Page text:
Worst Claim Story- November 2017
By Jesse Worden, Account Manager
We have a patient who is dual-covered under his own policy with Dental Select and a spouse’s policy with Select Health. Doctor is in-network with both carriers. I spotted the apparent error in policy order (Select Health was lister as primary and Dental Select as secondary) and attempted to send treatment to his policy first, only to have Dental Select say they need a primary EOB from Select Health. Called and spoke with both insurance companies about the issue but they insisted that everything was correct the way it was set up and wouldn’t change anything, and I ultimately figured that as long as both policies are in agreement about the order of payment everything will be OK. I was so wrong.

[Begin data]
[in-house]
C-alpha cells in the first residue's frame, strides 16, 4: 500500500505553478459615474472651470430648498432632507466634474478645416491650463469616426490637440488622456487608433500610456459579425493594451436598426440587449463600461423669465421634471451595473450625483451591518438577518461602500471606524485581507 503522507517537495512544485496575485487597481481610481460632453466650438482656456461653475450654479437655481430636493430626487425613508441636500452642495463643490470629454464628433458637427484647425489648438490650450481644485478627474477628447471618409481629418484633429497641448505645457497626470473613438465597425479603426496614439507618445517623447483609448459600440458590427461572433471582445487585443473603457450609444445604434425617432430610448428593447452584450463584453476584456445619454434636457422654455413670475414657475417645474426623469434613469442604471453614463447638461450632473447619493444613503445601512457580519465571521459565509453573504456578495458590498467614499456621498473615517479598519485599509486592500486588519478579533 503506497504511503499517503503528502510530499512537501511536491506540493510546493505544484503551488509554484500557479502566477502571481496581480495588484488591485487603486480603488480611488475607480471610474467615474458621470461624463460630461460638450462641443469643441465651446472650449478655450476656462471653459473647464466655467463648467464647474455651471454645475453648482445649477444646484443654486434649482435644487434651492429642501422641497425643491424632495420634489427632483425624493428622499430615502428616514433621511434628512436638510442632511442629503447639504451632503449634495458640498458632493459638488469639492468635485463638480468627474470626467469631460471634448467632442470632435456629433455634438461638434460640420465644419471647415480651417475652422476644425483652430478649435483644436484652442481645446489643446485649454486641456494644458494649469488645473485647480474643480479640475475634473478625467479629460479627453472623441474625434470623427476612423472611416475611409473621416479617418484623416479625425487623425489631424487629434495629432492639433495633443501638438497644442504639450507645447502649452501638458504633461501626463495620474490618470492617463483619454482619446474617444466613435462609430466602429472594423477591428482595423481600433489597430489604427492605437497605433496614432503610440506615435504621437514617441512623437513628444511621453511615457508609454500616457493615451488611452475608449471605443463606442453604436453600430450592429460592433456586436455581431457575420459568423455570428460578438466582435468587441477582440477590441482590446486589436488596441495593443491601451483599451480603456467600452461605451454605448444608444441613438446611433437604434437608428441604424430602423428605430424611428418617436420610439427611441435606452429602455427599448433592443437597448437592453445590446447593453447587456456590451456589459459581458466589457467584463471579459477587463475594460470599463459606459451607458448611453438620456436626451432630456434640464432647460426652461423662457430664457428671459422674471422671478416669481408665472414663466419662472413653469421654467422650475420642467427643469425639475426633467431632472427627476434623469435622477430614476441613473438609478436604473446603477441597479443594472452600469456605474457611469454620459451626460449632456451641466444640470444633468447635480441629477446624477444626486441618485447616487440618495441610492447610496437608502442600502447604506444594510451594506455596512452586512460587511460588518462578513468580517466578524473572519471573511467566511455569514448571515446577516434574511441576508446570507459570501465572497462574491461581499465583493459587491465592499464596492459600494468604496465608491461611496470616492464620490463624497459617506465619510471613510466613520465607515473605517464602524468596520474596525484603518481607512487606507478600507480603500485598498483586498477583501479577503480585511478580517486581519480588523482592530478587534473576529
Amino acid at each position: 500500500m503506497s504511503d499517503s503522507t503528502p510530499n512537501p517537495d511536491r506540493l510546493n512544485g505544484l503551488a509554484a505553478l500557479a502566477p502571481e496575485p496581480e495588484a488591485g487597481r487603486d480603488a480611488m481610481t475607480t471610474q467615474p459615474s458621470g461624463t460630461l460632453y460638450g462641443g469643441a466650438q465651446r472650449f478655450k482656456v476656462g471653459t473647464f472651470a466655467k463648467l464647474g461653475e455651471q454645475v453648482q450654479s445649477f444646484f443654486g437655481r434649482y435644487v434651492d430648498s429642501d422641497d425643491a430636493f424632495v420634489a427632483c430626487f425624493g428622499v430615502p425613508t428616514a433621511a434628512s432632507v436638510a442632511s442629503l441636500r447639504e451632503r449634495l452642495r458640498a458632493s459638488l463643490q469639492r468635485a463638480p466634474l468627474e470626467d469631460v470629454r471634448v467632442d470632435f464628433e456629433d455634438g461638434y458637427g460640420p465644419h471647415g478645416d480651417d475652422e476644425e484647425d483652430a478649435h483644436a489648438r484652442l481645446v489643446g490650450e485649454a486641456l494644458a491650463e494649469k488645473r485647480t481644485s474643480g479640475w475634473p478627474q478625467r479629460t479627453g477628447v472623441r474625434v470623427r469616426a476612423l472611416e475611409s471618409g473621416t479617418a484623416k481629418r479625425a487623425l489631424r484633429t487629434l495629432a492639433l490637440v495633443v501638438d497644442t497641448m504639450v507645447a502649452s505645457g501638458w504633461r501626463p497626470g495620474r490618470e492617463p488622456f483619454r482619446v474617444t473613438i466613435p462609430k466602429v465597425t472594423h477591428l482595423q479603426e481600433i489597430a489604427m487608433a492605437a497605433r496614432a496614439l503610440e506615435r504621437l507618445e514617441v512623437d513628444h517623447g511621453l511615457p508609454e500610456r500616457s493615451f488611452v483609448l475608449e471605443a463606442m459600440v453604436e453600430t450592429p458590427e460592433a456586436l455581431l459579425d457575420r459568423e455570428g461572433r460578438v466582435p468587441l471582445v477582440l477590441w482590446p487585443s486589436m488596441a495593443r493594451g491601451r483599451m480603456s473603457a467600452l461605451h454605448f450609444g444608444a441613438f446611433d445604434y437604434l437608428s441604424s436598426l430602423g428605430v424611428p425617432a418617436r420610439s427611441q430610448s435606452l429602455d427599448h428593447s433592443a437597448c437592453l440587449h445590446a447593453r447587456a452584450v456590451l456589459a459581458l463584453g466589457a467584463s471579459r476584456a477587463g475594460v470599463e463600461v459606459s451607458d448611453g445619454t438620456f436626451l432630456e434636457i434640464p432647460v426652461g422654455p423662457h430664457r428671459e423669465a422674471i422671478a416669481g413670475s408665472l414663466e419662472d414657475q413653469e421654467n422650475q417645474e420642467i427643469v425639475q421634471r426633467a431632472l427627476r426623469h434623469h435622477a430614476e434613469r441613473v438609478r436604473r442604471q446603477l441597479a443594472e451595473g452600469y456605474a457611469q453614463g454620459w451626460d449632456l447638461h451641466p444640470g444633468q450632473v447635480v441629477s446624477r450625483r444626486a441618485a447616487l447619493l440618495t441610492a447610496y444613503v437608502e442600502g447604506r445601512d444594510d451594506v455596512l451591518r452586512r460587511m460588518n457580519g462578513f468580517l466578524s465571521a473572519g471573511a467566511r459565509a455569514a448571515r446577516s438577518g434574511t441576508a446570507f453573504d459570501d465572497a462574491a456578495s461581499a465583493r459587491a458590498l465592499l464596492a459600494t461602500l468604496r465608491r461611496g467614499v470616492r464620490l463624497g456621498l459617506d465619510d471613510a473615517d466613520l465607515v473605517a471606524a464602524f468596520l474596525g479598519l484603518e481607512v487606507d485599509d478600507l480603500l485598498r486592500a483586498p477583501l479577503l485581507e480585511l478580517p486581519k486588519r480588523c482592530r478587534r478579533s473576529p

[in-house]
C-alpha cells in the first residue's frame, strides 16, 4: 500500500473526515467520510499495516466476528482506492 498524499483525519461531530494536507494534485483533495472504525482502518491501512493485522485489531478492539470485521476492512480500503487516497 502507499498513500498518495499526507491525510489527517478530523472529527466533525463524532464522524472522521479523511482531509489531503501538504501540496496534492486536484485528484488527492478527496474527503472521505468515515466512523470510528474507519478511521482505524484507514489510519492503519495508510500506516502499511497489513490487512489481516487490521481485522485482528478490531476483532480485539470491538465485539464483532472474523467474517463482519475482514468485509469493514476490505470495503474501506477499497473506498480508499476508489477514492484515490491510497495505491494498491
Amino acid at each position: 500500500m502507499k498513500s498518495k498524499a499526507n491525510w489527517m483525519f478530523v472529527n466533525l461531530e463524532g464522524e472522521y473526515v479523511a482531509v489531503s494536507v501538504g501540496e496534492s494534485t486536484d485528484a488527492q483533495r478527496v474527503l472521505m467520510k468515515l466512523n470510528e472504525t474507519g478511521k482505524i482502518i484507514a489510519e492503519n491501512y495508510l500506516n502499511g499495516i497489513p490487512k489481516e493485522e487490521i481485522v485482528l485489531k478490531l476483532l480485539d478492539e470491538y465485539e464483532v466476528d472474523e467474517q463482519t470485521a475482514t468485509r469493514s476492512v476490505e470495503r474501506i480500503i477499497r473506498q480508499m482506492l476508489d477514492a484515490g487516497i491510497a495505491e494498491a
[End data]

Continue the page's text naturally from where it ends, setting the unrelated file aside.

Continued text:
Patient was in mid-2015 for SRP. “Primary” insurance (Select Health) denied two of the quads for lack of medical necessity. We appealed the claim and received notification from Select Health that they wouldn’t consider all four quads of D4341, even under appeal, but stated they would consider the two denied quads under appeal if we resubmitted those two with D4342 on a corrected claim with an appeal letter. First appeal was sent and wasn’t received by insurance. Finally, we were able to get payment on the claim after submitting the appeal again so we could send it to “secondary” (Dental Select), and they paid no problems. Claims closed. A few months later (beginning of 2016), we received notification from Select Health that they should have been secondary all along (LIKE I TOLD THEM IN THE BEGINNING!!!) so they retracted every payment they made for claims in 2016, including the appealed SRP claim, and told us to resubmit once Dental Select had paid. I called and asked if they could delay recollecting the funds until we had EOBs from Dental Select showing they reprocessed as primary, but the rep said they couldn’t do that. They ended up retracting payments from several bulk remits. In the meantime, I had sent all the claims back over to Dental Select and they reprocessed as primary, except for one claim (for PAs and BWX) that had been paid in full by Select Health and was not submitted to Dental Select and was past their timely filing deadline at that point. I spoke with a rep and she told me to send them the claim by email, that they would process it for payment because of the COB error on their end. I spoke with a rep about this claim just the other day (a couple months after I had originally sent it) and they had record of receiving the email, but the claims department never processed it. A supervisor has been involved and the claim is supposed to be in processing as we speak. When we sent the primary Dental Select EOBs back to Select Health with the original Select Health EOBs for processing as secondary, they refused to process the two quads of D4342 (which is what the Select Health EOB shows because that’s how they had us appeal it) because now-primary Dental Select processed them as D4341. So I had to send the rep ANOTHER corrected claim changing the D4342s back to D4341s. Finally, when payment was received, Select Health had botched coordination of benefits, shorting the office money on the SRP. Rather than simply sending the claim back for processing, they required that we launch a formal appeal of the payment decision, which was done and faxed in. After a couple of months of not hearing anything on the issue, I called and spoke with a rep who was able to locate the faxed appeal and told me that it was received but never acted on. This was just the other day, so we are STILL waiting for finalization of this fiasco. The ledger is a complete disaster, as there are adjustments all over the place (correcting entries to negate previous contract reductions, insurance refunds and new contract reductions). It has been the biggest nightmare I have ever encountered in dental billing, and has made me consider refusing to submit claims for payment in circumstances like this where the coordination of benefits is clearly in error, and instead waiting for the insurance companies to resolve it so that these kind of processing debacles don’t happen. But ultimately, we are at the mercy of what information the patient chooses to provide (or NOT provide) us at the time of service. In my experience, coordination of benefits is the single biggest pain to deal with, and this is a classic example of why.
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